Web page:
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Nicholas PASCOE
William SYMONS


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William SYMONS

  • Born: 10 Oct 1806, Breage, , Cornwall, England
  • Christened: 16 Nov 1806, Breage, , Cornwall, England
  • Died: 14 Oct 1840, Porthleven, , Cornwall, England at age 34
  • Buried: Sithney, Cornwall, England

bullet   Cause of his death was Typhus.


bullet  General Notes:

OBIT 1840 WILLIAM SYMONS 1806-1840 of Porthleven
Died October 14th, 1840, at Porthleaven, in the parish of Sithney, in the Breage circuit, William SYMONS, aged 34, who was born October 10th, 1806, at Trew, in the parish of Breage, and was by occupation a fisherman. In common with all the human family he felt the sad effects of the fall, and lived a stranger to God and destitute of religion, about twenty years. As it was custom with young people to attend some place of worship, at one time, whilst our dear departed brother was sitting under the Bible Christian ministry, and one of the local brethren was preaching, God owned the word, he felt the force of truth, and at the prayer meeting held after the preaching, our dear brother was led, like David of old, to roar aloud for the very disquietude of his soul; and he sought the Lord sorrowing for some time. I am not prepared to state the time when he was set at liberty, as he left no diary. The work was deep and lasting, not like the seed that was sown by the wayside, which was quickly devoured; but like the precious seed that was sown in a good soil. Oh that preachers would more fully attend to the delightful duty of holding prayer meetings after preaching; our departed friend was always ready to, to assist in them. He manifested his love to the cause he espoused, by his constant attendance at all the means of grace, and it was very seldom that brother SYMONS's seat was empty. He not only experienced the blessing of pardon, but he lived in the enjoyment of sanctification, or holiness, without which, no man can see the Lord.
Brother SYMONS was diligent in visiting the sick; and continued faithful from the commencement of his Christian career, to the close of his life. Not like many professors, who are then in and then out of society, our dear brother was delighted when the church was in prosperity; and could not bear to hear of any person growing weary in well doing. He was very pious, gave all his heart to the Lord, and soon became useful as a class-leader, which office he faithfully filled for twelve years, and was highly respected by those who knew him.As a Christian, he was a burning and a shining light, an Israelite indeed; as a local preacher, he was to be depended on; no little thing would prevent brother SYMONS from attending his appointments; and he manifested his love to the cause he espoused, by attending all the local meetings, and by making provision for the preachers by lodging them at his father's house, as members of his own family. His affliction, which was the Typhus fever, seized him very violently in his head, which rendered him quite incapable of doing anything after he was taken ill; but praise God, his work was done; he had "fought the good fight, and kept the faith." His sufferings were very great for some-what about eight weeks; till he sank down in the arms of death. He was greatly beloved, and deeply lamented by the inhabitants of Porthleaven, and I have not the least doubt but what our loss is his gain, for the great Head of the church does all things right, "who is too wise to err, and too good to be unkind."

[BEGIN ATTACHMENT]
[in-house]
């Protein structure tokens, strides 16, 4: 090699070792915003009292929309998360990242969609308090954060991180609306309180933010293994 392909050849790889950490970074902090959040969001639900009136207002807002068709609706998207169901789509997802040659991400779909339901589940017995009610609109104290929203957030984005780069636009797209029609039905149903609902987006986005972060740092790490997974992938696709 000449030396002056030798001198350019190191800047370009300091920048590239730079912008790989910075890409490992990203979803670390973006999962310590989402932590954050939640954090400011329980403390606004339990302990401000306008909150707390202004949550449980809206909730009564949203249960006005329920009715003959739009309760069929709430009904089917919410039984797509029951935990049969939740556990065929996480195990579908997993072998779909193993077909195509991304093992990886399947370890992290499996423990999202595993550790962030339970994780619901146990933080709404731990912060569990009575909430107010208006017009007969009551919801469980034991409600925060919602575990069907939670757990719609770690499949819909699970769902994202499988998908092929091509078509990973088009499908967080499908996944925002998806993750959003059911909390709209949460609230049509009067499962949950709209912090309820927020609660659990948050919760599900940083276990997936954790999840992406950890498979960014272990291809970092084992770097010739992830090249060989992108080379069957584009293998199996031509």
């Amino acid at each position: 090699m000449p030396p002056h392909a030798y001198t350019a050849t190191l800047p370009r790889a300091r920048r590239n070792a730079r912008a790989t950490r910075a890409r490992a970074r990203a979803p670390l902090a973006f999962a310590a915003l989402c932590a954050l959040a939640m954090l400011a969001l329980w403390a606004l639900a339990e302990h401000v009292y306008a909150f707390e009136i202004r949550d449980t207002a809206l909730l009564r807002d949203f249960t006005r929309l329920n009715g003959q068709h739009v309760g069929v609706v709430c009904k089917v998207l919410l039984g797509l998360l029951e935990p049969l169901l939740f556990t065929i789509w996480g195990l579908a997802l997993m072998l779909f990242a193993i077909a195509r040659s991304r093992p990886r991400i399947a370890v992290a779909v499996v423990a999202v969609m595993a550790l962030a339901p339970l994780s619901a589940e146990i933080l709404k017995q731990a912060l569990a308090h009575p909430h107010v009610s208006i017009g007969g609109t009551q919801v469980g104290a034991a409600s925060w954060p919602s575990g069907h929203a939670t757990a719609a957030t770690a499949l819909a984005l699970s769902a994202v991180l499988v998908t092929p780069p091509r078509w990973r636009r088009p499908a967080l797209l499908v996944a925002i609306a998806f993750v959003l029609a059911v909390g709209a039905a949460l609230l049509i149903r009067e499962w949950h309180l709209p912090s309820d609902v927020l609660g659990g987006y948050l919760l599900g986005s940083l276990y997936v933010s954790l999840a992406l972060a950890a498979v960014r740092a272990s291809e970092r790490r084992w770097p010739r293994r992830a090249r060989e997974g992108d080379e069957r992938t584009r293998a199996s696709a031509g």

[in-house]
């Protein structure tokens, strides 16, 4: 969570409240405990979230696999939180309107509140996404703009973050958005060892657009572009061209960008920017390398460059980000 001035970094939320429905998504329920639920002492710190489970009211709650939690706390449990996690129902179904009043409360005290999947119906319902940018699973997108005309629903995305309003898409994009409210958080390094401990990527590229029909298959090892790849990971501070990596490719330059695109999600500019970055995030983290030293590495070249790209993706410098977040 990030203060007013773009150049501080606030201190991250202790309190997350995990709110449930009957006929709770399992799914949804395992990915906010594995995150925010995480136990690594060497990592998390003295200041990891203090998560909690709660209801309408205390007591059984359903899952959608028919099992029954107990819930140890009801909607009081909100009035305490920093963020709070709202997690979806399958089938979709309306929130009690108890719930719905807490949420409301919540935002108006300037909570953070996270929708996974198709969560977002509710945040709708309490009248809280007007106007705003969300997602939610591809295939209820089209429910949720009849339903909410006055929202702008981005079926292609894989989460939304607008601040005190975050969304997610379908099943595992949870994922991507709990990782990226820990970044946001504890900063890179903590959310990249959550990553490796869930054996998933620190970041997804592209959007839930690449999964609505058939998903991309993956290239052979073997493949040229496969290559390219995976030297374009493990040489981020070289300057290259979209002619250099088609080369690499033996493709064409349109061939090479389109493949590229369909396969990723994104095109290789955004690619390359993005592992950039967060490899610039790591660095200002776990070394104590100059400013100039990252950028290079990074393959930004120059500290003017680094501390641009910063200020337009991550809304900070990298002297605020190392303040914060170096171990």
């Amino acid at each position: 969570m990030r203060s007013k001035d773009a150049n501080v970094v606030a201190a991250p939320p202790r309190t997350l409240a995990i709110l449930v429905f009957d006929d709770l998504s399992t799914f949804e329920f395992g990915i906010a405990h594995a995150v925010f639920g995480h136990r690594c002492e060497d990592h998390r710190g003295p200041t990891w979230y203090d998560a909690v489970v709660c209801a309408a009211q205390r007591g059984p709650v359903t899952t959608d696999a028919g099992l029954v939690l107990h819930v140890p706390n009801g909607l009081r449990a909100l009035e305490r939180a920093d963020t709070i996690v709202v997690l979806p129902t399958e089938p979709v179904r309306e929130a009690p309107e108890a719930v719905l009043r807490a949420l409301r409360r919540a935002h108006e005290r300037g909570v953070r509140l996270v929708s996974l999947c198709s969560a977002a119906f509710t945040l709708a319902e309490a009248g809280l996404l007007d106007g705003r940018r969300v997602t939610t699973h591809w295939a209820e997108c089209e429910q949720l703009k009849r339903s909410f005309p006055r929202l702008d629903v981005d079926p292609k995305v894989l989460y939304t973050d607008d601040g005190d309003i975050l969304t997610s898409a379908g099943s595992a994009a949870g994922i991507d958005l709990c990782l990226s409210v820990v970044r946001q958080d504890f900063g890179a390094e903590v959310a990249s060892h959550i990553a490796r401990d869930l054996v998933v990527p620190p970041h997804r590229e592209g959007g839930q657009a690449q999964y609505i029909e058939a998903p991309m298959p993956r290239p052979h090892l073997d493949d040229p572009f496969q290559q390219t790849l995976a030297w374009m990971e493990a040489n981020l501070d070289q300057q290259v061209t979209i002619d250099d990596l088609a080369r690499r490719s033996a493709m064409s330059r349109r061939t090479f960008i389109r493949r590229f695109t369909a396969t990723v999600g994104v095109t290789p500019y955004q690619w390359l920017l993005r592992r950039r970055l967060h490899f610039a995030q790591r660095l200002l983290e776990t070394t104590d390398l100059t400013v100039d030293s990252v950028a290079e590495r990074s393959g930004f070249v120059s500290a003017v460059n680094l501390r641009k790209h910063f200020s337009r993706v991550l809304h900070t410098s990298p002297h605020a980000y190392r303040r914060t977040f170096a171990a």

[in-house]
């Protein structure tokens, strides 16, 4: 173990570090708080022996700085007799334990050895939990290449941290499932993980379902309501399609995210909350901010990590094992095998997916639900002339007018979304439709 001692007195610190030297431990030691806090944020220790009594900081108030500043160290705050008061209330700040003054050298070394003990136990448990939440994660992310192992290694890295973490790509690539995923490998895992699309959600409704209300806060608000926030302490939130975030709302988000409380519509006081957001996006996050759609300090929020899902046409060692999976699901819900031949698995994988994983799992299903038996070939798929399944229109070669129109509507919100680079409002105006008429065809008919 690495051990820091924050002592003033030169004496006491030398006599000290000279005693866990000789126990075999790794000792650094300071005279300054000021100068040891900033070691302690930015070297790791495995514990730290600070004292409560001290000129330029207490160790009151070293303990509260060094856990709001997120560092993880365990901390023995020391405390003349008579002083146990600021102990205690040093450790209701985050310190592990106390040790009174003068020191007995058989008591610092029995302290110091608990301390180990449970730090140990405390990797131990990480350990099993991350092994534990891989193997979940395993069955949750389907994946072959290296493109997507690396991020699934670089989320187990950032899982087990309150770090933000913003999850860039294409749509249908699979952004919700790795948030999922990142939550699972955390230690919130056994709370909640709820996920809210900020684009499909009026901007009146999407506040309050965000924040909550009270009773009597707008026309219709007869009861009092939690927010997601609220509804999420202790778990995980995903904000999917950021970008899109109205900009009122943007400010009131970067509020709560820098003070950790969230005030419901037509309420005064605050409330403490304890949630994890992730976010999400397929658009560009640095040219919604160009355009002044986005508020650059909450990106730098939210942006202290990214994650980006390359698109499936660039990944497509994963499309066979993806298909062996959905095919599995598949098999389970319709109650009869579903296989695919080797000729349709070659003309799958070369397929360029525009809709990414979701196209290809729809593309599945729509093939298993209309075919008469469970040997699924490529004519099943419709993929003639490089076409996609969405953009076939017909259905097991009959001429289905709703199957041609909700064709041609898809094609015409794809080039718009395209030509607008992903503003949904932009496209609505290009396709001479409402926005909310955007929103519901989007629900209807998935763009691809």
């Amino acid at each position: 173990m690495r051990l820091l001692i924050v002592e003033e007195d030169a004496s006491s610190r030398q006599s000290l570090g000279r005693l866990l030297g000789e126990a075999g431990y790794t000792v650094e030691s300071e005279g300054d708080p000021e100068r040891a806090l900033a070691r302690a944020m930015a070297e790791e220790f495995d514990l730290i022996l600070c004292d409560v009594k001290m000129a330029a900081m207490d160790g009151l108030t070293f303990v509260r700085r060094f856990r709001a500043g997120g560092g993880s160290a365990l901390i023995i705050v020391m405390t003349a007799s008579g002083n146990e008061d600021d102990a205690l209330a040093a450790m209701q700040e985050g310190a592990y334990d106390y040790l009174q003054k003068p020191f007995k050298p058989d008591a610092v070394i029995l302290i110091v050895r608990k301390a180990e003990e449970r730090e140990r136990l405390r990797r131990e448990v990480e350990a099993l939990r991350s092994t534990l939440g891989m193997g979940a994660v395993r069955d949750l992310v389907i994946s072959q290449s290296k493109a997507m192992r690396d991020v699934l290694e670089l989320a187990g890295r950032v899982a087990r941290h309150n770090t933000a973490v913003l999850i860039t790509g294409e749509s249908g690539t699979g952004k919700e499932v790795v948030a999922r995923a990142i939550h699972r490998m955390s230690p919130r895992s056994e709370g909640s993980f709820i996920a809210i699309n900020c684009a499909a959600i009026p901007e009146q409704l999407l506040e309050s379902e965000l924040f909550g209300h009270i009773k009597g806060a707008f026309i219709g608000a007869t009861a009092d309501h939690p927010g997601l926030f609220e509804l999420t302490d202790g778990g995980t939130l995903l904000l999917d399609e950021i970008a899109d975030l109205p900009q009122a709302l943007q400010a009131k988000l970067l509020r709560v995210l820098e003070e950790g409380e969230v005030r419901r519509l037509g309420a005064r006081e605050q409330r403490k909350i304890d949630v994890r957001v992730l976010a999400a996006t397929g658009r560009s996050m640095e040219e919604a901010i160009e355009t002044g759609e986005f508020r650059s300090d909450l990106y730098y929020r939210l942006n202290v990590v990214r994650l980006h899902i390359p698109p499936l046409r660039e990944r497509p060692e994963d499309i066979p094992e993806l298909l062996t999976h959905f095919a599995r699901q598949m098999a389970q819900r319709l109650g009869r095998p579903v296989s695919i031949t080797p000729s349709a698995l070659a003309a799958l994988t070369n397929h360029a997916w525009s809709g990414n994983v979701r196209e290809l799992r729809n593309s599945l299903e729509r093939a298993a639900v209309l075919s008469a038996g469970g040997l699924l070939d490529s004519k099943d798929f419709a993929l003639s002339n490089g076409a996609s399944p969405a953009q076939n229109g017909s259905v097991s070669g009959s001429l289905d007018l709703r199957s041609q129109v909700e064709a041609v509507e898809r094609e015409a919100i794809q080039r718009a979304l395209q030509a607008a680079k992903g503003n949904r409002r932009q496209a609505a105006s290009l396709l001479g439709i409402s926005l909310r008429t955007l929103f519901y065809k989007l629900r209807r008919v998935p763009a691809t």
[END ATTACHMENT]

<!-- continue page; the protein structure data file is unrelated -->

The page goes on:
On Sunday the 18th of October, the day appointed for the funeral, his remains were taken to the chapel, where his death was improved by brother J.C. CORNISH, from Jer. xii.5., as the writer was from the circuit at that time on a Missionary tour. I was informed that hundreds of people attended the funeral, when all that was mortal was taken to Sithney Church town, the place for interment, where his remains were committed to the dust until that day when the trumpet shall be sounded and the dead hear the voice of the Son of God. Our brother is only gone just before us; he is now saved from burning fevers, from sickness and decline: he is now joined with them who are gone before. It may be said of him that he was faithful unto death, and served his God above many; and although we are separated from him, it is only for a short time. May the Lord make the reader and writer faithful unto death, so that we may meet again where parting is unknown, Amen

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